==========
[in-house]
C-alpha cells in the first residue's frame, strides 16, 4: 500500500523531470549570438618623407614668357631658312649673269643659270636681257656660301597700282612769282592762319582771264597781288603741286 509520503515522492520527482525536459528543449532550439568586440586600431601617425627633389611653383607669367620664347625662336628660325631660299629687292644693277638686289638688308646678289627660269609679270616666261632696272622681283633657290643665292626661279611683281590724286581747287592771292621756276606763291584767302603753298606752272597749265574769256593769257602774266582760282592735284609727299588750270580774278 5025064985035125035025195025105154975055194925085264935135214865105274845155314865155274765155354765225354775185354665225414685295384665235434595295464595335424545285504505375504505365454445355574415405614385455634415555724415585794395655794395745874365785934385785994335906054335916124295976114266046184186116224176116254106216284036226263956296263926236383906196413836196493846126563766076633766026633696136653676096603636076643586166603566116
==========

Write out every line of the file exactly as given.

[in-house]
C-alpha cells in the first residue's frame, strides 16, 4: 500500500523531470549570438618623407614668357631658312649673269643659270636681257656660301597700282612769282592762319582771264597781288603741286 509520503515522492520527482525536459528543449532550439568586440586600431601617425627633389611653383607669367620664347625662336628660325631660299629687292644693277638686289638688308646678289627660269609679270616666261632696272622681283633657290643665292626661279611683281590724286581747287592771292621756276606763291584767302603753298606752272597749265574769256593769257602774266582760282592735284609727299588750270580774278 5025064985035125035025195025105154975055194925085264935135214865105274845155314865155274765155354765225354775185354665225414685295384665235434595295464595335424545285504505375504505365454445355574415405614385455634415555724415585794395655794395745874365785934385785994335906054335916124295976114266046184186116224176116254106216284036226263956296263926236383906196413836196493846126563766076633766026633696136653676096603636076643586166603566116